IRC section 2701 provides special valuation rules that determine the dollar value of a gift when an individual transfers an equity interest in a corporation (or partnership) to a member of the individual's family. In computing the value of a gift under IRC section 2701(a)(3), the value of any applicable retained interest is disregarded, unless the right consists of the receipt of qualified payments. IRC section 2701 applies if the transferor or an applicable family member holds an "applicable retained interest" immediately after the transfer. An applicable retained interest is defined by Treasury Regulations section 25.2701-2(b)(1) as any equity interest in a "controlled entity," which could be a corporation or partnership, with respect to which there is either an "extraordinary payment right" or a "distribution right." In the case of corporations, control has been defined as the holding of at least 50% by either vote or value of the stock of the corporation.

Under the facts of the earlier example, E proposed to transfer stock options to or for the benefit of family members. Until the options are exercised, however, the holder of the options has no right to receive dividends and no right to vote shares of the corporation. The holder has only the right to purchase an equity interest represented by the shares of stock. Upon purchasing the shares, the holder would then obtain an equity interest. The previously cited private letter rulings state that the option holder does not have an equity interest until the option is exercised and stock is received. This result may be different if the option price is less than the stock price on the date of grant.

IRC section 2703 provides that the value of the gift will be determined without regard to any option, agreement, or other right to acquire or use property at a price less than the fair market value of the property. Similarly, any restriction on the right to sell or use such property will also be disregarded. Exceptions are provided where the rights or restrictions 1) represent bona fide business arrangements, 2) are not used as a device to transfer property for less than adequate and full consideration, and 3) are comparable at the time of drafting to similar arrangements entered into in arms-length transactions. According to Treasury Regulations section 25.703-1(b)(3), a right or restriction is considered to meet each of the three requirements if more than 50% of the property subject to such restriction is owned by persons that are not members of the transferor's family.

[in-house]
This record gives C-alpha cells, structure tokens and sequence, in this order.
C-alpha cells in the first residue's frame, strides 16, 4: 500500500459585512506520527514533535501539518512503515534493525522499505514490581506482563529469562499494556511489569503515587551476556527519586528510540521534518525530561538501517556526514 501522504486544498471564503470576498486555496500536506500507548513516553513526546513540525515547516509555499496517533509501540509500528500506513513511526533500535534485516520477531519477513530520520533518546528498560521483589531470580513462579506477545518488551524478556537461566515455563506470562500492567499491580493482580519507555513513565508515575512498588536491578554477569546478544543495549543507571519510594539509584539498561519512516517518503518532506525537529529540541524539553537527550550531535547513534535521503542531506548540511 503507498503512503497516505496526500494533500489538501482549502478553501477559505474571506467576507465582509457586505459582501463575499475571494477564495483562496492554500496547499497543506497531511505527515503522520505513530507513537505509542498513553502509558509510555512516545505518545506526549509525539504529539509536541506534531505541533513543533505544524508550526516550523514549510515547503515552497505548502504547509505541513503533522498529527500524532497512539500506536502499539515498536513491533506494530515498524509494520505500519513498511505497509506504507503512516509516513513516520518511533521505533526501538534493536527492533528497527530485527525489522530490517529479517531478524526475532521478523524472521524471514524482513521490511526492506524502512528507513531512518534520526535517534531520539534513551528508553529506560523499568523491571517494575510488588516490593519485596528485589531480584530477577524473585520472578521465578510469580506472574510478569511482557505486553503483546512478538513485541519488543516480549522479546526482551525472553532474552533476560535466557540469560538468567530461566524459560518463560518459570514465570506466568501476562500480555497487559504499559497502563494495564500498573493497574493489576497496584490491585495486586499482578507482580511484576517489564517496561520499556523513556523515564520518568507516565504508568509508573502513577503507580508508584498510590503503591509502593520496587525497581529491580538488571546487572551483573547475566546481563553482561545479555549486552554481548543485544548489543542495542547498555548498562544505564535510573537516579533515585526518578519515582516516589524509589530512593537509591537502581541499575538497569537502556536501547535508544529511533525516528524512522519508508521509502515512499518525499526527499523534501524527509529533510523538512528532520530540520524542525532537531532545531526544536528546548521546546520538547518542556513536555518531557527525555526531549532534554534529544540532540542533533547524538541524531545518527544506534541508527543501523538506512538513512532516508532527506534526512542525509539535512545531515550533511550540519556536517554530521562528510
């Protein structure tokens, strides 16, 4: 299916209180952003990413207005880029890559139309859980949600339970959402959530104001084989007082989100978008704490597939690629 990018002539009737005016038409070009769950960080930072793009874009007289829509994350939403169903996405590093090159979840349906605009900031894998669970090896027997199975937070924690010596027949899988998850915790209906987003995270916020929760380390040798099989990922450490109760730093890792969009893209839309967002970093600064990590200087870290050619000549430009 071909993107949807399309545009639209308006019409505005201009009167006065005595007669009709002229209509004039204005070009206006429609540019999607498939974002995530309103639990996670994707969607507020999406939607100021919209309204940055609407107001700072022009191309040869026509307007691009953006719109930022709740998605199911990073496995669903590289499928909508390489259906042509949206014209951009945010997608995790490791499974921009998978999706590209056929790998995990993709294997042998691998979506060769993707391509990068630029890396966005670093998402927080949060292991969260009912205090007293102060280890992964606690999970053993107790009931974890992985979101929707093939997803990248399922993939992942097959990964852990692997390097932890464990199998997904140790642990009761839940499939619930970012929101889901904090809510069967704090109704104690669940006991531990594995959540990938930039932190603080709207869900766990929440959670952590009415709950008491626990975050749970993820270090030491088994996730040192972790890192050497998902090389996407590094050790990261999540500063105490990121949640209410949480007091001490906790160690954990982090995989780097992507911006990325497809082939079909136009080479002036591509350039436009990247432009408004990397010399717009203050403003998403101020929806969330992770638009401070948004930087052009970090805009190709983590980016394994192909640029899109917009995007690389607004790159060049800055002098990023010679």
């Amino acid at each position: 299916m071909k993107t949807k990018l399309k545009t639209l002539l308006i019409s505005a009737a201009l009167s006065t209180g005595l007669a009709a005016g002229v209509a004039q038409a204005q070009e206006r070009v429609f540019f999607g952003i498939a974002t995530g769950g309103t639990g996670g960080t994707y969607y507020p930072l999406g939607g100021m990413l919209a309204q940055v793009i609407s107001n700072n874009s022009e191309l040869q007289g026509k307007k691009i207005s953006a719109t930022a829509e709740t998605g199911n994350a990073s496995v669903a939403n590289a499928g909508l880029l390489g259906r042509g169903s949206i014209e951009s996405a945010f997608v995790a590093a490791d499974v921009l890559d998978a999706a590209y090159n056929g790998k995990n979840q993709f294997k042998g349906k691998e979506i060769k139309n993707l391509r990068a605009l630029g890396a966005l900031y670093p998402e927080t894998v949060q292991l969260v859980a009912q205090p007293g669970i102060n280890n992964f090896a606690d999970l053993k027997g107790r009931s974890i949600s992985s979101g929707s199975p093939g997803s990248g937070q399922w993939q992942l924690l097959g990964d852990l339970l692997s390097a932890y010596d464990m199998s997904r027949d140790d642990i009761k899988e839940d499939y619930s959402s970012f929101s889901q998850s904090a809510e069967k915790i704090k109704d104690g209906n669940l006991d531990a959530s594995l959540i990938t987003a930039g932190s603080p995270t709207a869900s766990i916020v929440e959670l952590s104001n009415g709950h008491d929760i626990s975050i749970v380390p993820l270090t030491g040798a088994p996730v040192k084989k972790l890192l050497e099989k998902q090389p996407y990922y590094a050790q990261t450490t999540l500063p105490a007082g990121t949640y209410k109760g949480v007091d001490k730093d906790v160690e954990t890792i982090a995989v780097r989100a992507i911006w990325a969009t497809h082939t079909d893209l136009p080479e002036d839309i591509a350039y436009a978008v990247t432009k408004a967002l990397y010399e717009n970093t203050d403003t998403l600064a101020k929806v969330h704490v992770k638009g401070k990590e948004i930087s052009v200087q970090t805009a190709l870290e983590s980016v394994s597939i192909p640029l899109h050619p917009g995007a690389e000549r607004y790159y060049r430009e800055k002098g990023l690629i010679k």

Under the facts of our example, the property whose value is at issue is the gift value of the options themselves. E owned less than 50% of the options; the remainder was issued to other key employees. Due to the fact that more than 50% of the property is owned by individuals that are not members of E's family, the special valuation rules of IRC section 2703 will not apply.

In valuing the gift options, E might wish to consider appropriate discounts for lack of marketability and transferability, forfeiture vesting provisions, and other restrictions under the option plan. Several evaluation methods might be appropriate, including the Black Scholes method for valuing options. The Black Scholes economic valuation model was developed in the 1970s and is a complex formula used to determine valuation of short-term publicly traded options. Option holders have the benefit of participating in the upside potential of the underlying stock without omitting or risking their resources. The formula attempts to define the intrinsic value of the option by weighing various factors such as price, duration, dividends, interest rates, and stock volatility.

The IRS has recently issued safe harbor provisions in revenue procedure 98-34, 1998-17 I.R.B. 15 that apply to the valuation of non­publicly traded compensatory stock options where the underlying stock is publicly traded. The revenue procedure outlines the various factors that must be considered in valuing the options, including those features generally taken into consideration under SFAS No. 123. However, under the IRS safe harbor, no discount can be applied to the valuation produced by the option pricing model.

Employers should carefully consider the effects of this change in implementing and administering stock option plans. Many employers are amending plans to provide for transferability of options to family members and family trusts in order to facilitate estate planning for key executives and other employees. Significant estate tax benefits can be achieved if options are gifted soon after grant. This will help ensure the smallest gift tax value and, therefore, the largest appreciation passing outside of the estate. *

Lawrence M. Lipoff, CPA
Rogoff & Company, P.C.

Alan D. Kahn, CPA
The AJK Financial Group

Contributing Editors:
Barry C. Picker, CPA

Richard H. Sonet, JD, CPA
Marks Shron & Company LLP

Peter Brizard, CPA

Ellen G. Gordon, CPA
Lopez Edwards Frank & Company LLP